And communities of color count prominently among healthcare workers and populations at high risk of Covid-19 complications, making them among the first likely to be eligible for a new vaccine, experts said.

Dr. Paul Evans, chief executive of Velocity Clinical Research in Durham, North Carolina, whose company was hired to test the Moderna vaccine at five sites, said efforts to enroll volunteers from diverse backgrounds to provide proper population balance is “notoriously difficult” in any clinical trial.

“If there’s a problem with recruiting minorities, and there is, you can’t fix that overnight,” he said.

Black Americans made up only about 7% of the trial as of Sept. 17. That should be closer to 13% to reflect the actual U.S. population.

During the last two weeks of September, Moderna said it increased the proportion of Black enrollment, but declined to provide details.

Increased trial participation could help address distrust between communities of color and the medical industry after years of underrepresentation in pharmaceutical research, historical horror stories of medical experimentation without consent, and socioeconomic and health access inequities, vaccine experts and public health officials say.

One-fourth of Moderna’s 100 trial sites are run by academic centers that are part of the National Institute of Health’s (NIH) Covid-19 Prevention Trials Network (CoVPN), while the rest are largely commercial subcontractors. A contract research organization called PPD was hired by Moderna to oversee the trial sites.

“We are essentially making up” for the commercial sites, said one CoVPN investigator not authorized to speak publicly.

Dr. Larry Corey, co-leader of CoVPN, said the NIH has invested in clinical trial sites with outreach programs staffed by doctors and nurses with ties to minority communities.

“That’s not something that is part of the business model of commercial research organizations,” Corey said.

Moderna is one of the furthest

Exclusive: Moderna vaccine trial contractors fail to enroll enough minorities, prompting slowdown

CHICAGO (Reuters) – Private contractors hired by Moderna Inc to recruit volunteers for its coronavirus vaccine trial failed to enroll enough Black, Latino and Native American participants to determine how well the vaccine works in these populations, company executives and vaccine researchers told Reuters.

FILE PHOTO: A sign marks the headquarters of Moderna Therapeutics, which is developing a vaccine against the coronavirus disease (COVID-19), in Cambridge, Massachusetts, U.S., May 18, 2020. REUTERS/Brian Snyder/File Photo

To make up for the shortfall, Moderna slowed enrollment of its late-stage trial and instructed research centers to focus on increasing participation among minority volunteers, the company said. The effort is being bolstered by academic researchers who have longstanding relationships with organizations in Black and other minority communities.

Five investigators working on the Moderna trial said in interviews that commercial site investigators quickly filled a large portion of the 30,000-person study with mostly white volunteers.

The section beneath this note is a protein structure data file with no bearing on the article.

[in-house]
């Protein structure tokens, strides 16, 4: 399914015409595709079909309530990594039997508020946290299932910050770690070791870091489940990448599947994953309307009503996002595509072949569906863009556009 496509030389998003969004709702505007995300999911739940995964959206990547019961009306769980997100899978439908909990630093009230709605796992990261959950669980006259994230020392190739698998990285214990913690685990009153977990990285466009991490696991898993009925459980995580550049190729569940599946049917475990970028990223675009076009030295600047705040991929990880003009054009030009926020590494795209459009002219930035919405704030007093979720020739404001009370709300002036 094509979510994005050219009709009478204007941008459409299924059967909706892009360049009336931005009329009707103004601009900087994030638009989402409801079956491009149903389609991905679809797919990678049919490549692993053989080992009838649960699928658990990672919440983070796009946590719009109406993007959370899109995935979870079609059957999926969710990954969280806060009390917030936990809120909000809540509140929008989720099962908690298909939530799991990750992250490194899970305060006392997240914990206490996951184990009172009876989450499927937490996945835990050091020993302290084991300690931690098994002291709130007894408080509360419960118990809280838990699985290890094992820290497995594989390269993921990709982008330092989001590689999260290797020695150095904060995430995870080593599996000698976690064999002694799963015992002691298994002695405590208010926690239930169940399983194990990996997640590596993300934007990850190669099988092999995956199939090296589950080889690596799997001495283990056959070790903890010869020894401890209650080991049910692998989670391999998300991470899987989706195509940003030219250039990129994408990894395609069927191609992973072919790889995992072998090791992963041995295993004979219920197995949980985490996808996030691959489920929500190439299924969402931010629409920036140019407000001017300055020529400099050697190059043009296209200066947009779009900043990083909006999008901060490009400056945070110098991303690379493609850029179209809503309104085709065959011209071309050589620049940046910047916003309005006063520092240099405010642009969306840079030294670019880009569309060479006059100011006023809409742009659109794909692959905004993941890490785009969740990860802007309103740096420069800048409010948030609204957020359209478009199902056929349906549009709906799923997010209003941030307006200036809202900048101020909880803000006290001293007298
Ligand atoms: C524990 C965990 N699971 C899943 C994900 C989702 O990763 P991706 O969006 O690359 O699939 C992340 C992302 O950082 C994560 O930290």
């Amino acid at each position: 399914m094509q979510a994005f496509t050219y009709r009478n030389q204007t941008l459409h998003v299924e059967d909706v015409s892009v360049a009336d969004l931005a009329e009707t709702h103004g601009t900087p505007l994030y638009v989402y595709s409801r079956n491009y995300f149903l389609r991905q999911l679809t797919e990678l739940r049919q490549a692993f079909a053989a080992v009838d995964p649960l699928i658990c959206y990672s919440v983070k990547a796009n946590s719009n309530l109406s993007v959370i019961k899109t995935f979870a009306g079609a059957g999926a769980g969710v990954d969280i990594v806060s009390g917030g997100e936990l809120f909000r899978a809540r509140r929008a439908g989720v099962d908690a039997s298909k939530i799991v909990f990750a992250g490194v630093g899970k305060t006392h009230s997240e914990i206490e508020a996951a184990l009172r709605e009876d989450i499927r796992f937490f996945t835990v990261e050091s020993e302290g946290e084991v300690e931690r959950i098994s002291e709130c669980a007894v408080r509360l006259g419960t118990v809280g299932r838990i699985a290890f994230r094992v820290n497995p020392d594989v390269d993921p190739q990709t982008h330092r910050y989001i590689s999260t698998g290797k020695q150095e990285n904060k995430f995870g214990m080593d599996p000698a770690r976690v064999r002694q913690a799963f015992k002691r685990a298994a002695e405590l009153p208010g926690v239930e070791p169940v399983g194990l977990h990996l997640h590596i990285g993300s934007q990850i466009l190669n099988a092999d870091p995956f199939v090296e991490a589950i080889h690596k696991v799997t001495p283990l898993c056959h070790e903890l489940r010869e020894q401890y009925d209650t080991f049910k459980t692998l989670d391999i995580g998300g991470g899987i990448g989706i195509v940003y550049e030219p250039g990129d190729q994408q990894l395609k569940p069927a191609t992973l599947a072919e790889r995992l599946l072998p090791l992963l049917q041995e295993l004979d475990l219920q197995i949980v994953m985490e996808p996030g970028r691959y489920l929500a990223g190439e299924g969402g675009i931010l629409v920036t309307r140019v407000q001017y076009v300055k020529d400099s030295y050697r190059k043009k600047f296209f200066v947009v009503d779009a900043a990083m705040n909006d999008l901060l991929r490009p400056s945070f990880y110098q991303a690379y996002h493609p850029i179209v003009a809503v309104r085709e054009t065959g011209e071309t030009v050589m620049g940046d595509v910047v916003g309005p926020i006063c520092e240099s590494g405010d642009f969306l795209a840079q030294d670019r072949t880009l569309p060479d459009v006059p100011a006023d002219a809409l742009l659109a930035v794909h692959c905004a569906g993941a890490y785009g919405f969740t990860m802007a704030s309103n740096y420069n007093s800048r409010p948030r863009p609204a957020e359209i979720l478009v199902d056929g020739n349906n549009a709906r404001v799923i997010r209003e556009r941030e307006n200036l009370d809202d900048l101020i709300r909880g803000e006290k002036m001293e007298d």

But COVID-19 infects Blacks in the United States at nearly three times the rate of white Americans, and they are twice as likely to die from the virus, according to a report by the National Urban League and other studies.

And communities of color count prominently among healthcare workers and populations at high risk of COVID-19 complications, making them among the first likely to be eligible for a new vaccine, experts said.

Dr. Paul Evans, chief executive of Velocity Clinical Research in Durham, North Carolina, whose company was hired to test the Moderna vaccine at five sites, said efforts to enroll volunteers from diverse backgrounds to provide proper population balance is “notoriously difficult” in any clinical trial.

“If there’s a problem with recruiting minorities, and there is, you can’t fix that overnight,” he said.

Black Americans made up only about 7% of the trial as of Sept. 17. That should be closer to 13% to reflect the actual U.S. population.

During the last two weeks of September, Moderna said it increased the proportion of Black enrollment, but declined to provide details.

Increased trial participation could help address distrust between communities of color and the medical industry after years of underrepresentation in pharmaceutical research, historical horror stories of medical experimentation without consent, and socioeconomic and health access inequities, vaccine experts and public health officials say.

One-fourth of Moderna’s 100 trial sites are run by academic centers that are part of the National Institute of Health’s (NIH) COVID-19 Prevention Trials Network (CoVPN), while the rest are largely commercial subcontractors. A contract research organization called PPD was hired by Moderna to oversee the trial sites.

“We are essentially making up” for the commercial sites, said one CoVPN investigator not authorized to speak publicly.

Dr. Larry Corey, co-leader of CoVPN, said the NIH has invested in clinical trial sites with outreach programs staffed by doctors and nurses with ties to minority communities.

“That’s not something that is part of the business model of commercial research organizations,” Corey said.

Moderna is one of the furthest along in the U.S. race for a vaccine seen as essential